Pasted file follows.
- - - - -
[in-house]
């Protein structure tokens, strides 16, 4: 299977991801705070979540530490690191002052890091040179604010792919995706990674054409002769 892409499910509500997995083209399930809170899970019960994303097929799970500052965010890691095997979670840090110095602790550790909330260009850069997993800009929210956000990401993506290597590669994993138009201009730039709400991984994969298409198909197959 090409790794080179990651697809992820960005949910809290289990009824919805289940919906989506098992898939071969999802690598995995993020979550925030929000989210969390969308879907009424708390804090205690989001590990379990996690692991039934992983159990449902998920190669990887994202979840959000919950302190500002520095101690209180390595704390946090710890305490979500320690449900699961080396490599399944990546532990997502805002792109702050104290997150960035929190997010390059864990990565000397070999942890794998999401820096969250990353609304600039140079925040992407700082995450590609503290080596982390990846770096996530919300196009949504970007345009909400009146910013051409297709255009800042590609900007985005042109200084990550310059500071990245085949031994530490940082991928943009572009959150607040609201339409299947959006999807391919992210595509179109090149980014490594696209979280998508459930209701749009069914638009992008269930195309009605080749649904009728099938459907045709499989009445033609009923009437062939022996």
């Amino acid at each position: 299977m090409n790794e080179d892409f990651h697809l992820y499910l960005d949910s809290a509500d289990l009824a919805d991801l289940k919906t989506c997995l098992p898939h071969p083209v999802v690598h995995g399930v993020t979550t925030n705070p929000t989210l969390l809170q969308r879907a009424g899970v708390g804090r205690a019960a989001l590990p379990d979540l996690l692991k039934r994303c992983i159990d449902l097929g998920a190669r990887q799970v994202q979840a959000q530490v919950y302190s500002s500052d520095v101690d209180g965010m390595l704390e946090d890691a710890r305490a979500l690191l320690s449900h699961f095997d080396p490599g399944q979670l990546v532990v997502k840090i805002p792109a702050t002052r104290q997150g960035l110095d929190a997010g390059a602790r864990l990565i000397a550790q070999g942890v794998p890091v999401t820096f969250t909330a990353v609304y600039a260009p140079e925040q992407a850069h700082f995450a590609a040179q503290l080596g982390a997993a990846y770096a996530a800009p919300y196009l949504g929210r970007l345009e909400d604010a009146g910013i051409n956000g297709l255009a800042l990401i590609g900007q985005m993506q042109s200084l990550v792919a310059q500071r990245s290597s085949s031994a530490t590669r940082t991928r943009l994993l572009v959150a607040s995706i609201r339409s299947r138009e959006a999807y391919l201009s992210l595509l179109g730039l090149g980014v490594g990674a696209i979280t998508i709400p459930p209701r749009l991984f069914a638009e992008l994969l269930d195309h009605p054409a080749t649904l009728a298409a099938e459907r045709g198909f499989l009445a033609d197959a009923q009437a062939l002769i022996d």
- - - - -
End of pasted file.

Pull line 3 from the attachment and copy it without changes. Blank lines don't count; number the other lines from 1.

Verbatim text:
């Amino acid at each position: 299977m090409n790794e080179d892409f990651h697809l992820y499910l960005d949910s809290a509500d289990l009824a919805d991801l289940k919906t989506c997995l098992p898939h071969p083209v999802v690598h995995g399930v993020t979550t925030n705070p929000t989210l969390l809170q969308r879907a009424g899970v708390g804090r205690a019960a989001l590990p379990d979540l996690l692991k039934r994303c992983i159990d449902l097929g998920a190669r990887q799970v994202q979840a959000q530490v919950y302190s500002s500052d520095v101690d209180g965010m390595l704390e946090d890691a710890r305490a979500l690191l320690s449900h699961f095997d080396p490599g399944q979670l990546v532990v997502k840090i805002p792109a702050t002052r104290q997150g960035l110095d929190a997010g390059a602790r864990l990565i000397a550790q070999g942890v794998p890091v999401t820096f969250t909330a990353v609304y600039a260009p140079e925040q992407a850069h700082f995450a590609a040179q503290l080596g982390a997993a990846y770096a996530a800009p919300y196009l949504g929210r970007l345009e909400d604010a009146g910013i051409n956000g297709l255009a800042l990401i590609g900007q985005m993506q042109s200084l990550v792919a310059q500071r990245s290597s085949s031994a530490t590669r940082t991928r943009l994993l572009v959150a607040s995706i609201r339409s299947r138009e959006a999807y391919l201009s992210l595509l179109g730039l090149g980014v490594g990674a696209i979280t998508i709400p459930p209701r749009l991984f069914a638009e992008l994969l269930d195309h009605p054409a080749t649904l009728a298409a099938e459907r045709g198909f499989l009445a033609d197959a009923q009437a062939l002769i022996d």